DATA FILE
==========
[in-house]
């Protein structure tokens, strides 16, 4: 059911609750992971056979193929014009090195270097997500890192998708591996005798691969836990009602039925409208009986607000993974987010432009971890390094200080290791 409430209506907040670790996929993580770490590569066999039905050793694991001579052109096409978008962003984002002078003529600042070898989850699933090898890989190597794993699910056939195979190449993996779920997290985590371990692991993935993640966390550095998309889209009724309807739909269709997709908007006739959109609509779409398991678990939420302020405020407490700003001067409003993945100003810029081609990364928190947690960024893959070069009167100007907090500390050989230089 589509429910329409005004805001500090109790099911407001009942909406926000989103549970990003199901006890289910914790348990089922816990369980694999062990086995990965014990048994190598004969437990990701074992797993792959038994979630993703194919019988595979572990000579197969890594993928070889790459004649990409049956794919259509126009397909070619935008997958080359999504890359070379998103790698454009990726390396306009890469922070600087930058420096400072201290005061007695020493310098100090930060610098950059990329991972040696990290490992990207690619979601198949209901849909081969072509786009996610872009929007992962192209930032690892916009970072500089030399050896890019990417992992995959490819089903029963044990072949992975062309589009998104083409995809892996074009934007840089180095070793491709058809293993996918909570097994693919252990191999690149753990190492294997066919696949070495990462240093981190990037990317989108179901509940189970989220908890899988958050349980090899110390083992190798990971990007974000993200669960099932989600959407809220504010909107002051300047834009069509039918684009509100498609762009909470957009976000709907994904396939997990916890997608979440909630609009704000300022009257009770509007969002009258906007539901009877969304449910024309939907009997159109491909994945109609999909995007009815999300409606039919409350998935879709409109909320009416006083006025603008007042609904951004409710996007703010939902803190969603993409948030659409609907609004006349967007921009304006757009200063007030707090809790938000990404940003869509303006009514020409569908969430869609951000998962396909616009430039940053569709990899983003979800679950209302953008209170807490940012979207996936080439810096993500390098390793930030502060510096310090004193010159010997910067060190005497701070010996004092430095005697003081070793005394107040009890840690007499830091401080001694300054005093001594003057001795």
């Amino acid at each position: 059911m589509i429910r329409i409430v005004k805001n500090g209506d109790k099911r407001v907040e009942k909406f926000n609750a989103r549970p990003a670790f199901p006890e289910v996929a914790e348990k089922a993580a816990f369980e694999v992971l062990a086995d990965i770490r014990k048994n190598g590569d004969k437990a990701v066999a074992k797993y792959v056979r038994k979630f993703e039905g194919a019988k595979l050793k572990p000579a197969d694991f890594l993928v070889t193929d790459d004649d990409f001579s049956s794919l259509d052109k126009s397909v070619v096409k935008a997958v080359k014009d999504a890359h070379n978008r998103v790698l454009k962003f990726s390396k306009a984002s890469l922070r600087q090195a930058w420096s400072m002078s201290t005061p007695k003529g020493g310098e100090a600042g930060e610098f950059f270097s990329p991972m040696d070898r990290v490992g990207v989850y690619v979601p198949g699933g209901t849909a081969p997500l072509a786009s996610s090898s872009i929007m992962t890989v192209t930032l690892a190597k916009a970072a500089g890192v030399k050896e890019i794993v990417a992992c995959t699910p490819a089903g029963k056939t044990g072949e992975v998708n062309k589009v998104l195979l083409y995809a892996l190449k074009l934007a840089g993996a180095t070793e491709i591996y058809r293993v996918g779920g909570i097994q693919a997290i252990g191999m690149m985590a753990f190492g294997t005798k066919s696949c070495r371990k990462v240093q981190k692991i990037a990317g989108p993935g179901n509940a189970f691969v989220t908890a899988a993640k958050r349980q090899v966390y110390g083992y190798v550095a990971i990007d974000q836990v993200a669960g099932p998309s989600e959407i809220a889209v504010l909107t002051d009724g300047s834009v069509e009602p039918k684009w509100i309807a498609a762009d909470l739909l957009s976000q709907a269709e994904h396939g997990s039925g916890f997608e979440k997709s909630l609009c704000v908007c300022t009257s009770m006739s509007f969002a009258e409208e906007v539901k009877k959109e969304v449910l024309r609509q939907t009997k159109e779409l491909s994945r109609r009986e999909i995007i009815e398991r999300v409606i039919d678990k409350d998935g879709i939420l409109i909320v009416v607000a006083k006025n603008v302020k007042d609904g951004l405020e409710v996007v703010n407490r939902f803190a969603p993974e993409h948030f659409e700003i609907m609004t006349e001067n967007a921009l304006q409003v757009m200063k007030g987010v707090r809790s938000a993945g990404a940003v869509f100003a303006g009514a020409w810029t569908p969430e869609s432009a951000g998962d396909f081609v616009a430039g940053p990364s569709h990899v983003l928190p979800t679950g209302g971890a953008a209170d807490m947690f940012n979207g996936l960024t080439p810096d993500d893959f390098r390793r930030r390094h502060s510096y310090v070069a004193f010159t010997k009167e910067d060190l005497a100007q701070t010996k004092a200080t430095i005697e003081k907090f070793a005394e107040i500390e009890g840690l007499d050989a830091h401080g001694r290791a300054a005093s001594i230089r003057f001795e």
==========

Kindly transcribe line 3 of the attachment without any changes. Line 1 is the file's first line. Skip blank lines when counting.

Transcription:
């Amino acid at each position: 059911m589509i429910r329409i409430v005004k805001n500090g209506d109790k099911r407001v907040e009942k909406f926000n609750a989103r549970p990003a670790f199901p006890e289910v996929a914790e348990k089922a993580a816990f369980e694999v992971l062990a086995d990965i770490r014990k048994n190598g590569d004969k437990a990701v066999a074992k797993y792959v056979r038994k979630f993703e039905g194919a019988k595979l050793k572990p000579a197969d694991f890594l993928v070889t193929d790459d004649d990409f001579s049956s794919l259509d052109k126009s397909v070619v096409k935008a997958v080359k014009d999504a890359h070379n978008r998103v790698l454009k962003f990726s390396k306009a984002s890469l922070r600087q090195a930058w420096s400072m002078s201290t005061p007695k003529g020493g310098e100090a600042g930060e610098f950059f270097s990329p991972m040696d070898r990290v490992g990207v989850y690619v979601p198949g699933g209901t849909a081969p997500l072509a786009s996610s090898s872009i929007m992962t890989v192209t930032l690892a190597k916009a970072a500089g890192v030399k050896e890019i794993v990417a992992c995959t699910p490819a089903g029963k056939t044990g072949e992975v998708n062309k589009v998104l195979l083409y995809a892996l190449k074009l934007a840089g993996a180095t070793e491709i591996y058809r293993v996918g779920g909570i097994q693919a997290i252990g191999m690149m985590a753990f190492g294997t005798k066919s696949c070495r371990k990462v240093q981190k692991i990037a990317g989108p993935g179901n509940a189970f691969v989220t908890a899988a993640k958050r349980q090899v966390y110390g083992y190798v550095a990971i990007d974000q836990v993200a669960g099932p998309s989600e959407i809220a889209v504010l909107t002051d009724g300047s834009v069509e009602p039918k684009w509100i309807a498609a762009d909470l739909l957009s976000q709907a269709e994904h396939g997990s039925g916890f997608e979440k997709s909630l609009c704000v908007c300022t009257s009770m006739s509007f969002a009258e409208e906007v539901k009877k959109e969304v449910l024309r609509q939907t009997k159109e779409l491909s994945r109609r009986e999909i995007i009815e398991r999300v409606i039919d678990k409350d998935g879709i939420l409109i909320v009416v607000a006083k006025n603008v302020k007042d609904g951004l405020e409710v996007v703010n407490r939902f803190a969603p993974e993409h948030f659409e700003i609907m609004t006349e001067n967007a921009l304006q409003v757009m200063k007030g987010v707090r809790s938000a993945g990404a940003v869509f100003a303006g009514a020409w810029t569908p969430e869609s432009a951000g998962d396909f081609v616009a430039g940053p990364s569709h990899v983003l928190p979800t679950g209302g971890a953008a209170d807490m947690f940012n979207g996936l960024t080439p810096d993500d893959f390098r390793r930030r390094h502060s510096y310090v070069a004193f010159t010997k009167e910067d060190l005497a100007q701070t010996k004092a200080t430095i005697e003081k907090f070793a005394e107040i500390e009890g840690l007499d050989a830091h401080g001694r290791a300054a005093s001594i230089r003057f001795e």